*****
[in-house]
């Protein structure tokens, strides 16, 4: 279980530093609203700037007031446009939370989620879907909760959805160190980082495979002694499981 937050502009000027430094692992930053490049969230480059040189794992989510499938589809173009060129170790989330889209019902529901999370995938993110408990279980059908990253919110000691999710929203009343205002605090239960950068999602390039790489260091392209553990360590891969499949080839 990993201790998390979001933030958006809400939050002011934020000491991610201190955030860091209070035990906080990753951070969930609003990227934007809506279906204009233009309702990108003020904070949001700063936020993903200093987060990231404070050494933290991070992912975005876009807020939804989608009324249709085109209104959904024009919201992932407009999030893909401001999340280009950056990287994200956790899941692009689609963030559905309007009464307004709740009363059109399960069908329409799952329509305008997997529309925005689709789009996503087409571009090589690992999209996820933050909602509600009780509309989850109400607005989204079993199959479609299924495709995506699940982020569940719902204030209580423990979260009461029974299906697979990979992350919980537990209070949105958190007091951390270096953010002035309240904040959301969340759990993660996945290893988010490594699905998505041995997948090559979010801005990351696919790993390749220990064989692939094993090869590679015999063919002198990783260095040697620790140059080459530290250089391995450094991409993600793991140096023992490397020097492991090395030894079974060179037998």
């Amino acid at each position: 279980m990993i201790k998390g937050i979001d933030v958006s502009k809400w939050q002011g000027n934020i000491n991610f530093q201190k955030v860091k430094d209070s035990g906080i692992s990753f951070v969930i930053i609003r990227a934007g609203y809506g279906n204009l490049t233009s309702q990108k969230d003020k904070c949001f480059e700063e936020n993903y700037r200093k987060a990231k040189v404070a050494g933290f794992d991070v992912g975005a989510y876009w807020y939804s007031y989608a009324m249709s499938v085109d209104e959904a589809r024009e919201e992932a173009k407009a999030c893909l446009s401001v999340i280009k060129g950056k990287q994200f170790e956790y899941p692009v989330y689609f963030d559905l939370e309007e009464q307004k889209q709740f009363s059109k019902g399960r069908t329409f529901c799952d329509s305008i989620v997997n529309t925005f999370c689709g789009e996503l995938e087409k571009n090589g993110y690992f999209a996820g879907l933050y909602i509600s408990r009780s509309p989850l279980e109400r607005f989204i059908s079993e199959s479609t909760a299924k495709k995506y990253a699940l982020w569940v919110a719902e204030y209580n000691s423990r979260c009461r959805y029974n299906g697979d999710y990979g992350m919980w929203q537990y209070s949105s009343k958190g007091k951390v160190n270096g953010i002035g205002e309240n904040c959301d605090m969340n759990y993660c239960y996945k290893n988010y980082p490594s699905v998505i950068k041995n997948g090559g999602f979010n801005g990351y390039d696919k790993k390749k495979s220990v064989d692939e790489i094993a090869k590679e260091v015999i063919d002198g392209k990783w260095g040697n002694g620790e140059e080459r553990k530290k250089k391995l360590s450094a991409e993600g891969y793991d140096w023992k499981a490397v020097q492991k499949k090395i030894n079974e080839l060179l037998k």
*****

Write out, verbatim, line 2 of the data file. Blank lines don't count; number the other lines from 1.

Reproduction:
């Protein structure tokens, strides 16, 4: 279980530093609203700037007031446009939370989620879907909760959805160190980082495979002694499981 937050502009000027430094692992930053490049969230480059040189794992989510499938589809173009060129170790989330889209019902529901999370995938993110408990279980059908990253919110000691999710929203009343205002605090239960950068999602390039790489260091392209553990360590891969499949080839 990993201790998390979001933030958006809400939050002011934020000491991610201190955030860091209070035990906080990753951070969930609003990227934007809506279906204009233009309702990108003020904070949001700063936020993903200093987060990231404070050494933290991070992912975005876009807020939804989608009324249709085109209104959904024009919201992932407009999030893909401001999340280009950056990287994200956790899941692009689609963030559905309007009464307004709740009363059109399960069908329409799952329509305008997997529309925005689709789009996503087409571009090589690992999209996820933050909602509600009780509309989850109400607005989204079993199959479609299924495709995506699940982020569940719902204030209580423990979260009461029974299906697979990979992350919980537990209070949105958190007091951390270096953010002035309240904040959301969340759990993660996945290893988010490594699905998505041995997948090559979010801005990351696919790993390749220990064989692939094993090869590679015999063919002198990783260095040697620790140059080459530290250089391995450094991409993600793991140096023992490397020097492991090395030894079974060179037998």